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Bates College: SCARAB (Scholarly Communication and Research at Bates)
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    A World Class Lithium Deposit In Western Maine; Fascinating Minerals, Big Problems with Old Maps, Intriguing Links to Paleoclimate, and the Tectonic Evolution of Western Maine.

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    Recording of the talk A World Class Lithium Deposit In Western Maine; Fascinating Minerals, Big Problems with Old Maps, Intriguing Links to Paleoclimate, and the Tectonic Evolution of Western Maine at the Geology, Minerals, Energy, and Geophysics Science Center in Portland, OR which took place on January 11, 2024

    Green Toys: an analysis on toy companies through an environmental lens

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    This is a podcast dedicated to uncovering and sharing the impact large toy companies that rely heavily on plastic have on the environment. Sustainability has increasingly become a major concern in the focus of large corporations. In recent times, we’ve seen public interest shifting towards holding companies accountable for what they use to make their products with. People want to know that when they buy products for themselves or loved ones, they aren’t buying cheap, disposable products from a company that sends a bad message. In this podcast, I discuss different toy companies, such as LEGO and Mattel, and some of their main products, considering how they are (or aren’t) being sustainable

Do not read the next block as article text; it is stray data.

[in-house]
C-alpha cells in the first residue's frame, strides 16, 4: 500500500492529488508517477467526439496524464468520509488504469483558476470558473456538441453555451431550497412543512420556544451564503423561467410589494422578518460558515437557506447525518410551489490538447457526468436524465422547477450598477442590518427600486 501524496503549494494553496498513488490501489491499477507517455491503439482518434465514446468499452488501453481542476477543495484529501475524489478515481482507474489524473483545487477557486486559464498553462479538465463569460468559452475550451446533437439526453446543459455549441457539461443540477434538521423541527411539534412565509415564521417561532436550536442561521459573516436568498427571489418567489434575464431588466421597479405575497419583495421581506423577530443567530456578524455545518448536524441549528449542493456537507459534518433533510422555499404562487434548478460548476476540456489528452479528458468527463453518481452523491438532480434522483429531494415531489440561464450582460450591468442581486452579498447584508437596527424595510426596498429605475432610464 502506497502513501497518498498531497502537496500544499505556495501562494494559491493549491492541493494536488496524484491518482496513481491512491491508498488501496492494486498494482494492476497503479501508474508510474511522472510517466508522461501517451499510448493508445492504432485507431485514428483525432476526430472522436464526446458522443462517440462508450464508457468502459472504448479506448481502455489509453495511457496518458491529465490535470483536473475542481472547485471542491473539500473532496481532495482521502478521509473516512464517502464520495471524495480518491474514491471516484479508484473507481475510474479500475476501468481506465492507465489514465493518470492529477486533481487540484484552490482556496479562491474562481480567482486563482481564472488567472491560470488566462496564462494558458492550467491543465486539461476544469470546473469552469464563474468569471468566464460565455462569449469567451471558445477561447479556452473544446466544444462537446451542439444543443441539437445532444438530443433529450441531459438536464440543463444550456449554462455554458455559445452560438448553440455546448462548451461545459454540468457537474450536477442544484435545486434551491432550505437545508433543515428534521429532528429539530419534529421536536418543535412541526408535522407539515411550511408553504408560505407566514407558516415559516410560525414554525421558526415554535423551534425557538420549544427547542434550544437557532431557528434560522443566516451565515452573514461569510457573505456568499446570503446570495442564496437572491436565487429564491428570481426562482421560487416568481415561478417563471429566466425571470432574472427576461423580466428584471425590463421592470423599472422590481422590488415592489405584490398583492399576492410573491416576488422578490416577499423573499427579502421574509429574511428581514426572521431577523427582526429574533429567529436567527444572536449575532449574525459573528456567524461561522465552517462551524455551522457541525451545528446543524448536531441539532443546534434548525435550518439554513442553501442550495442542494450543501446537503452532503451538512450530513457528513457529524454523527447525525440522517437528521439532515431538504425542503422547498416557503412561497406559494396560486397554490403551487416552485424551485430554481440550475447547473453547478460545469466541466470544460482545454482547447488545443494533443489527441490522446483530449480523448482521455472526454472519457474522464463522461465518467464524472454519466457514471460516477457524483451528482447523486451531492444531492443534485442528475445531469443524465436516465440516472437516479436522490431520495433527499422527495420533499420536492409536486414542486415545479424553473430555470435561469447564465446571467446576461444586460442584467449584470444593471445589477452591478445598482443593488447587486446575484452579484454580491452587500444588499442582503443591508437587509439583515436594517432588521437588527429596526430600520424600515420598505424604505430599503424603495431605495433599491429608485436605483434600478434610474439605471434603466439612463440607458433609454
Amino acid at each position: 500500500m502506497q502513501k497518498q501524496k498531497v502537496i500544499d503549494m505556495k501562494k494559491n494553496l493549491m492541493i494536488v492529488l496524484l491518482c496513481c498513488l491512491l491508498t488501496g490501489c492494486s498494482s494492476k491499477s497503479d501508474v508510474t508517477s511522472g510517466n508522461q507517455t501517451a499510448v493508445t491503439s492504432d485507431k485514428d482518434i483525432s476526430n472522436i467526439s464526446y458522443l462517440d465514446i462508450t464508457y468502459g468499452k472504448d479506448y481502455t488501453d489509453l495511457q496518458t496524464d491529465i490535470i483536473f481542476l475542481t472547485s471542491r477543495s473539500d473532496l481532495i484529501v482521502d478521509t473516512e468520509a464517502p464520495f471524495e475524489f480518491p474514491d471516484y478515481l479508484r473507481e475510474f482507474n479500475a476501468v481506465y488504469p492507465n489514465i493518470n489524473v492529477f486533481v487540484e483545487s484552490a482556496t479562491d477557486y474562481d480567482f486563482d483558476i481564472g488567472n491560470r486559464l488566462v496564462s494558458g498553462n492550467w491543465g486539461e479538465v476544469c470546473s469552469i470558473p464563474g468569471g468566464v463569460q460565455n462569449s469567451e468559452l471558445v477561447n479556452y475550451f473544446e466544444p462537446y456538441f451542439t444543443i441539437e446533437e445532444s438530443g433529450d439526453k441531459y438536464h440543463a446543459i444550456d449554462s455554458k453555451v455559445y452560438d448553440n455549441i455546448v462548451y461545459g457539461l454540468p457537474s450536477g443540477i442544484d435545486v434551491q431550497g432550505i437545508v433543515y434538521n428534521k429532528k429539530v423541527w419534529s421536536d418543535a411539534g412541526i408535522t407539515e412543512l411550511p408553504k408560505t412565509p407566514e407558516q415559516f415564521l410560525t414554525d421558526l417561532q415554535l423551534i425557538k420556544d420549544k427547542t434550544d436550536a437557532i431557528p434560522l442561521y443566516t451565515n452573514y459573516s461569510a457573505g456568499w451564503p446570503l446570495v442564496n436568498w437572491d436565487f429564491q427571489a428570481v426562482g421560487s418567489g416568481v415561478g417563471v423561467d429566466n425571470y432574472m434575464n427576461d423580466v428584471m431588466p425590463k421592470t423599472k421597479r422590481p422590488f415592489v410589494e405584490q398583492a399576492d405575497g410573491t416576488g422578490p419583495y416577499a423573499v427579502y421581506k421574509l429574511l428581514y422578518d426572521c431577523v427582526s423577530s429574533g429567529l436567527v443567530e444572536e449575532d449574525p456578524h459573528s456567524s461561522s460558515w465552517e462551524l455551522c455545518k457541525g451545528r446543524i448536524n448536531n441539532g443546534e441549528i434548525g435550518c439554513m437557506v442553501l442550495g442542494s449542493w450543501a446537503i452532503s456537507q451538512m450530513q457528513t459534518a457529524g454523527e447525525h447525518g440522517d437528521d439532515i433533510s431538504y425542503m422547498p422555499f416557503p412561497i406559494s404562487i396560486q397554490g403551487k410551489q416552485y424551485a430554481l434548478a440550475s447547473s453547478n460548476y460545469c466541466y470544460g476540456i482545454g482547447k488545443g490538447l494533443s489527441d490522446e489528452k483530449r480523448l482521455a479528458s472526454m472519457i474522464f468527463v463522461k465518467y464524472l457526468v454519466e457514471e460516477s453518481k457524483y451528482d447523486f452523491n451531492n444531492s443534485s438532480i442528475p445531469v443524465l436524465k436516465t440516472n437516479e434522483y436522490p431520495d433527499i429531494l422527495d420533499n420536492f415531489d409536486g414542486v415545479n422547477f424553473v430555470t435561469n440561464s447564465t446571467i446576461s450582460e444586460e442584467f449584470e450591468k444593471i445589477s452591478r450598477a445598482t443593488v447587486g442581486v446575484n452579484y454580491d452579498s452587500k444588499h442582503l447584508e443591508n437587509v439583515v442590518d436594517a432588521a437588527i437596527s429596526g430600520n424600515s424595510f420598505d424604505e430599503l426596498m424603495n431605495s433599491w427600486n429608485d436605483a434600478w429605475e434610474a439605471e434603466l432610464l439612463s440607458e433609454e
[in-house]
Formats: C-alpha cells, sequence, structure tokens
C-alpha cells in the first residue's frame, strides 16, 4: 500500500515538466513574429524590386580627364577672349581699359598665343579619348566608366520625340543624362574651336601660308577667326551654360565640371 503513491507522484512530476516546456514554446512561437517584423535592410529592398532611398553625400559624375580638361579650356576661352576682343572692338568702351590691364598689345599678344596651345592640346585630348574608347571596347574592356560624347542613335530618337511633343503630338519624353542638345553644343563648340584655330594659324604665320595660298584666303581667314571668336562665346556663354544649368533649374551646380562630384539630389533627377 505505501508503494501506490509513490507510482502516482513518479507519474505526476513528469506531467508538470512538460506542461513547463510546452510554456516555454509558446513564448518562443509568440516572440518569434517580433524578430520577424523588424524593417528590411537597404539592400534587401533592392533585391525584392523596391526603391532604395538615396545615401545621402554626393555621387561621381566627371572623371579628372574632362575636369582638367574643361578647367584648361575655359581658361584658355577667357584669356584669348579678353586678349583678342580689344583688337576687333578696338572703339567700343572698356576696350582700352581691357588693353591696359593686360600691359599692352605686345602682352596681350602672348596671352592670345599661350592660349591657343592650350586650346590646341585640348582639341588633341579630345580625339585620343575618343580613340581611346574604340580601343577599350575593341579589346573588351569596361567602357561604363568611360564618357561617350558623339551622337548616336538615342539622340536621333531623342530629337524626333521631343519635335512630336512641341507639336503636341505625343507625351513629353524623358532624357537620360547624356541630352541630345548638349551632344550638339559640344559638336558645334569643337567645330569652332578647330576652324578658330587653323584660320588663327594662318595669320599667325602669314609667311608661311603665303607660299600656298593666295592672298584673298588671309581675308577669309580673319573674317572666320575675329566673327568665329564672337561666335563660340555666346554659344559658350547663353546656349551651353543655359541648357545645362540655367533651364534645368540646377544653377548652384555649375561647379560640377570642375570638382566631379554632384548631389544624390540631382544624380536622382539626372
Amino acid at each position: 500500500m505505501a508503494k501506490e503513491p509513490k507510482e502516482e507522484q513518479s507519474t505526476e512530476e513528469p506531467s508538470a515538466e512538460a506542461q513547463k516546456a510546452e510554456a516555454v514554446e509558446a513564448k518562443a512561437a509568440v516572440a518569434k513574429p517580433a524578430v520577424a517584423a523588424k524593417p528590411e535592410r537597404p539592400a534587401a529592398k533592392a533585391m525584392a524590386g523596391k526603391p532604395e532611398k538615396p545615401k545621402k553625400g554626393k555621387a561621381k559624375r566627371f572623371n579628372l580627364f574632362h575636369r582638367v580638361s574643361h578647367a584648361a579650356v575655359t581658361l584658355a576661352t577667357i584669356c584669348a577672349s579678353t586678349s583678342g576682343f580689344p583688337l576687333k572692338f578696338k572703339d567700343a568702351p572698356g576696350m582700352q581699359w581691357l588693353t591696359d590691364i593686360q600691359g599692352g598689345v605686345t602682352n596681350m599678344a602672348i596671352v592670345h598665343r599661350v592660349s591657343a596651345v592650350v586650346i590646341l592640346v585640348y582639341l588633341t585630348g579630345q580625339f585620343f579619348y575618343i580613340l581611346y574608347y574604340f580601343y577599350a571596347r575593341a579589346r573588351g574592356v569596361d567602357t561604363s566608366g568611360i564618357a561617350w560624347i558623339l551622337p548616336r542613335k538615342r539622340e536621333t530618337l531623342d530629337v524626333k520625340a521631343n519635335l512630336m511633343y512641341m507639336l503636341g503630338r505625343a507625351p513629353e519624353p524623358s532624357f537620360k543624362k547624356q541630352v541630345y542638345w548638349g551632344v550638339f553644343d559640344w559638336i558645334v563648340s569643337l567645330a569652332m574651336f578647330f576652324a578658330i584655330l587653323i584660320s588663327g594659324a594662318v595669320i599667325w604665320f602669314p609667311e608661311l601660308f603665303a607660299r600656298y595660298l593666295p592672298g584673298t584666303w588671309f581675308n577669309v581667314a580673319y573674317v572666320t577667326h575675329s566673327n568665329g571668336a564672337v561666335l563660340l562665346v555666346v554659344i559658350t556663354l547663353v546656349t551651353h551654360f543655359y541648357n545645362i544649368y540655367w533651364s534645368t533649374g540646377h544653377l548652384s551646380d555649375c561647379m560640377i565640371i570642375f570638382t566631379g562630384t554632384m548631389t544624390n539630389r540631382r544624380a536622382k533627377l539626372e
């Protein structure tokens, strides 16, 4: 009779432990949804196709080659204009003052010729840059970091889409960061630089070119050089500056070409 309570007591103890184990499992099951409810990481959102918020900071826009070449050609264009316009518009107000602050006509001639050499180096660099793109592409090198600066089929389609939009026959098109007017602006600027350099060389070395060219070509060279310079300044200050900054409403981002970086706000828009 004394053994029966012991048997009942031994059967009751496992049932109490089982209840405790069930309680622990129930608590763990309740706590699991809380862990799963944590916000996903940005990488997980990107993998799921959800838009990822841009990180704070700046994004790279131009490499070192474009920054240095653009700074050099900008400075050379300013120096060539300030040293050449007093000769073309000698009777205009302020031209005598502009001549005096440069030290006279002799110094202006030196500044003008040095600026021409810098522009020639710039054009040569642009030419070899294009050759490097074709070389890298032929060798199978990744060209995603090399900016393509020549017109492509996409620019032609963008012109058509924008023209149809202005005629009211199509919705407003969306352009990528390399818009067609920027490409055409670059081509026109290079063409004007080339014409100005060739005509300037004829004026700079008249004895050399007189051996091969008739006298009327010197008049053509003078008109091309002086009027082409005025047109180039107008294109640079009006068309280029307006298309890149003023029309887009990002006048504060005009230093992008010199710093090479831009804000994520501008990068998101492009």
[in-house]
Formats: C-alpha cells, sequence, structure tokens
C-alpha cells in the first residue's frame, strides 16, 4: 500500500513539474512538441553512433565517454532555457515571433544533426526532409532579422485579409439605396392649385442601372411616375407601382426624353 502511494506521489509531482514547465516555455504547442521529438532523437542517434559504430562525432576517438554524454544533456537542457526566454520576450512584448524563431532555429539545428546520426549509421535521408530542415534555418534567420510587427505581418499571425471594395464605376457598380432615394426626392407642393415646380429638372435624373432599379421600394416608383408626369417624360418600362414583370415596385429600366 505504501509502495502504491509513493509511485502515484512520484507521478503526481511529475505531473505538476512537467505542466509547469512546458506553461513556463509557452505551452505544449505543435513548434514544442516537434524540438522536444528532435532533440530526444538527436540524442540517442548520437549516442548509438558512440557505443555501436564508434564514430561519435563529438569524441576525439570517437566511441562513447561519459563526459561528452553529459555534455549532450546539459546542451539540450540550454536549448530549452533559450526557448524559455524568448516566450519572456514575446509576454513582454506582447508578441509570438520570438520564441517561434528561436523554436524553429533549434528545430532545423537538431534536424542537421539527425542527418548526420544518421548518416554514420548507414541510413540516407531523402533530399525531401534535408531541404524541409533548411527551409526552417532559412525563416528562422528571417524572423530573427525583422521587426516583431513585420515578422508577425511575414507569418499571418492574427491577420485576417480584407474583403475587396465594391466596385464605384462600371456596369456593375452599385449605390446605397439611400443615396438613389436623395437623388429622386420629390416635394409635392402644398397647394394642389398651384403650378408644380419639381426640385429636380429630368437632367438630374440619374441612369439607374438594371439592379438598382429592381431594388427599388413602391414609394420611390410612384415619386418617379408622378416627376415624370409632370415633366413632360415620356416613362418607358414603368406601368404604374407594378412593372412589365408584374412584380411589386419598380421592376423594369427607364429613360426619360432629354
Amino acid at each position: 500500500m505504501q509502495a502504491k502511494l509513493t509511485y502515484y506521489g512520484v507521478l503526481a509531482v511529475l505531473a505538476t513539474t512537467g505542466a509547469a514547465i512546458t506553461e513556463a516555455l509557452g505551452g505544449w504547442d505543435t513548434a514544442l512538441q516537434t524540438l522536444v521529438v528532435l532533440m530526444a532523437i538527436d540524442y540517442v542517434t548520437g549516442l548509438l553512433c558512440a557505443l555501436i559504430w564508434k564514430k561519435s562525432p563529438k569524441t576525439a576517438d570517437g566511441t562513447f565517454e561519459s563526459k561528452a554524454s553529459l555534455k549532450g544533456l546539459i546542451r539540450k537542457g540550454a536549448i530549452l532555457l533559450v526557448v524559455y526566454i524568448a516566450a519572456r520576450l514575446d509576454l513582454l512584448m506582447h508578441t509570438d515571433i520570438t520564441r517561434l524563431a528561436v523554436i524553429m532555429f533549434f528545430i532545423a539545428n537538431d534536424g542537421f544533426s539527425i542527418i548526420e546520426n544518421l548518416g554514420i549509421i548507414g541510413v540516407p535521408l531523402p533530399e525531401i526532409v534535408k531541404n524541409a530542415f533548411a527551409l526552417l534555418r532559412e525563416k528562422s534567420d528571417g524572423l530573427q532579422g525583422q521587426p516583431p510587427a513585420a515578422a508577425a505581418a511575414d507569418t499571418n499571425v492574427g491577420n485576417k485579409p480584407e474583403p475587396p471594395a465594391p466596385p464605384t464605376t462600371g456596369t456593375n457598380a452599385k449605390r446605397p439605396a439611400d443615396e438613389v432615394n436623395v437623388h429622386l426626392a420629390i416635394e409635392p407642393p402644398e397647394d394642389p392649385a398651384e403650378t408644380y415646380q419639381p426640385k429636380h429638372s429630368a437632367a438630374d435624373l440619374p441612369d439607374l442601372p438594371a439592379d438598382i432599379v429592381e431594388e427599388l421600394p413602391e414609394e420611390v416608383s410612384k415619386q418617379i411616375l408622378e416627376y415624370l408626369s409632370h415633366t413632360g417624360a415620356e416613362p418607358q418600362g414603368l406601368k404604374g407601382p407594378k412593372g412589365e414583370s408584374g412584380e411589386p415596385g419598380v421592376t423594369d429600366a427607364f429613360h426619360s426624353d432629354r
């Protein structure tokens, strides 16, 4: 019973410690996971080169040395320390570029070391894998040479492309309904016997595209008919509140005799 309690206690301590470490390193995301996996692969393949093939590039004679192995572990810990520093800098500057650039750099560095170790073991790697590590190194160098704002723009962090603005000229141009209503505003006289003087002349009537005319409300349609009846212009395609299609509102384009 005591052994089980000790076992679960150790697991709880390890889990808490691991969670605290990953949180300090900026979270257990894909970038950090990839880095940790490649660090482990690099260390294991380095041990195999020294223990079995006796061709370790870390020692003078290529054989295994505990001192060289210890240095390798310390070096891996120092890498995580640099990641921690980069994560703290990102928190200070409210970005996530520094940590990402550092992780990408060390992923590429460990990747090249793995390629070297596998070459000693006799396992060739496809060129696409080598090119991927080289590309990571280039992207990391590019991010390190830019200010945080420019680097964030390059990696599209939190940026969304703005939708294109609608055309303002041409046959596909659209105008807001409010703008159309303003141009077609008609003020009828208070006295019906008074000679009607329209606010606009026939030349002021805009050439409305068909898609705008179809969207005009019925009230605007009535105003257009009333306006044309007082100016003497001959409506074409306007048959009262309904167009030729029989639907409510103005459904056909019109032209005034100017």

The Making of Fishable and Swimmable: The Ecological and Socio-Cultural Impacts of the Clean Water Act in the Androscoggin River Valley

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    This is a historical analysis of the ecological and social impacts of the passage of the Clean Water Act of 1972 (CWA) within the Androscoggin River Valley. The clean water movement for pollution abatement on the Androscoggin River is analyzed through a scientific and socio-cultural lens to see how successfully the CWA was at improving the water quality of the river and how it changed how river valley residents related to the river. This thesis uses a comparative analysis at two separate time periods, 1940-1972 and 1972 to 2023 to analyze the act\u27s impacts. Through research and interviews this thesis looks at the improvements in water quality spurred on by the CWA and the multivalent perspectives on the rivers transformation from an industrial to a recreational river